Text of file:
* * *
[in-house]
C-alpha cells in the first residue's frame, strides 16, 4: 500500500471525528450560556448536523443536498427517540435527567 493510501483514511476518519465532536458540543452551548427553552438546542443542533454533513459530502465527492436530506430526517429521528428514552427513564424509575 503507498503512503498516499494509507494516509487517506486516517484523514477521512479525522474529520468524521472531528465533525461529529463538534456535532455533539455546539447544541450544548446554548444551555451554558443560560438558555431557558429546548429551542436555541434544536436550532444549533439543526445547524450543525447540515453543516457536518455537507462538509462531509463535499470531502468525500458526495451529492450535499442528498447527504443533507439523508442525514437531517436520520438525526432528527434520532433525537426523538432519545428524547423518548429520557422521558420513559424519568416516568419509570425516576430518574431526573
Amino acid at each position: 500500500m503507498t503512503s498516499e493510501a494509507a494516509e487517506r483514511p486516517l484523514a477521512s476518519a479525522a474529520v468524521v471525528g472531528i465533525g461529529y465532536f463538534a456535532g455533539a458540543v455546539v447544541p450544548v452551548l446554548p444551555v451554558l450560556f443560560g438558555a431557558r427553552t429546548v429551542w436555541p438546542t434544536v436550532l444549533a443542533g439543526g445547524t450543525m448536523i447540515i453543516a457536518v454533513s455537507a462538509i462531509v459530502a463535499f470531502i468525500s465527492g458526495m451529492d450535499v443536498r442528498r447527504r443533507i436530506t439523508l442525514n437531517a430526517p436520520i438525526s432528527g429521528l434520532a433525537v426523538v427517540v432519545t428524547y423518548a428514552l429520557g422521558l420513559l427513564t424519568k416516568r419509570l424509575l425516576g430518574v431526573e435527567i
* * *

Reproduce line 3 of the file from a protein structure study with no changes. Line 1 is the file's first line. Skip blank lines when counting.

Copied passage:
Amino acid at each position: 500500500m503507498t503512503s498516499e493510501a494509507a494516509e487517506r483514511p486516517l484523514a477521512s476518519a479525522a474529520v468524521v471525528g472531528i465533525g461529529y465532536f463538534a456535532g455533539a458540543v455546539v447544541p450544548v452551548l446554548p444551555v451554558l450560556f443560560g438558555a431557558r427553552t429546548v429551542w436555541p438546542t434544536v436550532l444549533a443542533g439543526g445547524t450543525m448536523i447540515i453543516a457536518v454533513s455537507a462538509i462531509v459530502a463535499f470531502i468525500s465527492g458526495m451529492d450535499v443536498r442528498r447527504r443533507i436530506t439523508l442525514n437531517a430526517p436520520i438525526s432528527g429521528l434520532a433525537v426523538v427517540v432519545t428524547y423518548a428514552l429520557g422521558l420513559l427513564t424519568k416516568r419509570l424509575l425516576g430518574v431526573e435527567i